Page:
Too Old to Run an Ultra?





Words: Melvin Trundley
Photographs: Tony Trundley


I can still remember my first race, it was June 1953...


(July 2013)
It’s 2am, dark and cold. It’s been raining for five hours. Not the kind that refreshes, but the kind that penetrates the skin, through that expensive waterproof jacket race directors insist you carry. No matter how much you pay for a waterproof, it’s not enough to stop the relentless wind and rain you get in the middle of the night in the Lake District.

The rain has turned paths into streams, hiding the many rocks and holes waiting to surprise your every step. My cheap head torch was fine when trying it out at the local park. But now the yellow glare only lights up a small area around my chest; it’s like running through a small hole in the blackness. Further on we run through a marshy bog and cross a swollen stream up to our waists in water, where only yesterday this could be crossed on stepping stones. Have I ever felt colder? I’m sure I’ve never been more tired. Every time there’s a chance to run a few steps, I do, just to try to warm up and stop my teeth from chattering.

Finally I am finished. 18 hours! Oh, the joy of stopping. This must be one of the most exhilarating feelings a person can feel. The harder the race, the bigger the high. But never again! Nobody can make me...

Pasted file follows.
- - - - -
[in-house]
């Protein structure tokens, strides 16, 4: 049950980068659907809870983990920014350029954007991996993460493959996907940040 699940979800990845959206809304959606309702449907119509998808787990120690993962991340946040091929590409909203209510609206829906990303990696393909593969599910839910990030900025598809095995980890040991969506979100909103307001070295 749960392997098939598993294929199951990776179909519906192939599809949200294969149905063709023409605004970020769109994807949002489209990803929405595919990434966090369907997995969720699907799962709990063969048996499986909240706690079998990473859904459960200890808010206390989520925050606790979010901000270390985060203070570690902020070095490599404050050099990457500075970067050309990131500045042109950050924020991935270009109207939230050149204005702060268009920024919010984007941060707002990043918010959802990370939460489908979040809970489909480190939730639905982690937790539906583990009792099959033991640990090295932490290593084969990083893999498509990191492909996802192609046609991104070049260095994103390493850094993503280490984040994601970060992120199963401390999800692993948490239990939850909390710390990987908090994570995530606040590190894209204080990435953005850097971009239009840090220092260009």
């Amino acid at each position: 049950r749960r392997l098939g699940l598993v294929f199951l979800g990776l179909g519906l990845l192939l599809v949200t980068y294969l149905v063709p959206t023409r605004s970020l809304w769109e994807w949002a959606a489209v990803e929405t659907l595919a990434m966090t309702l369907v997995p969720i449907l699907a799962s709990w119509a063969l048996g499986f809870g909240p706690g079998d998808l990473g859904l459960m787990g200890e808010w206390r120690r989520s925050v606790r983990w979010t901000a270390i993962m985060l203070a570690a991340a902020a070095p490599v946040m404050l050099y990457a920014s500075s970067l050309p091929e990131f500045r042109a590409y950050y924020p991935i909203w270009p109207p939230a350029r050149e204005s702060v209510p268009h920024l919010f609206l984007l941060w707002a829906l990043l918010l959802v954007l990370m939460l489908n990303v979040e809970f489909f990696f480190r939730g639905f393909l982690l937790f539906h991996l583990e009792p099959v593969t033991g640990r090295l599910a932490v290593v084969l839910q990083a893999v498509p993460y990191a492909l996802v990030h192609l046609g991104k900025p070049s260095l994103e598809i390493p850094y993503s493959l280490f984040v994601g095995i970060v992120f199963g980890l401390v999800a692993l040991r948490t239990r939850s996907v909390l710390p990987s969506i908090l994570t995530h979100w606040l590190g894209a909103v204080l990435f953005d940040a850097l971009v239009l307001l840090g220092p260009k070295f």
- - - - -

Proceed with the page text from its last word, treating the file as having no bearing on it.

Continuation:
That was three years ago, funny to think how desperate I was to run the Lakeland 50, 68 years old, my first 50-miler. I’d run a few marathons. I’d done a 33-miler. Could I run 50?

(June 1953)
Coronation Day, all the kids in the street racing their hearts out, competing against all ages. At least I had plimsolls, many of the boys just kicked off their shoes and ran barefoot. Our lives were full of running then. Being chased by park keepers, irate neighbours in games of ‘knock down ginger’, parents, teachers. And most of the street games involved running. My only significant race in the next few years was representing my school at cross country at Parliament Hill Fields, losing both my plimsolls, squishing through ankle-deep mud. I came nowhere, but loved every minute. That was my last race for 25 years. Instead I kept fit playing football, four times a week. Twice midweek playing in the firms’ team, and for local teams Saturday and Sunday.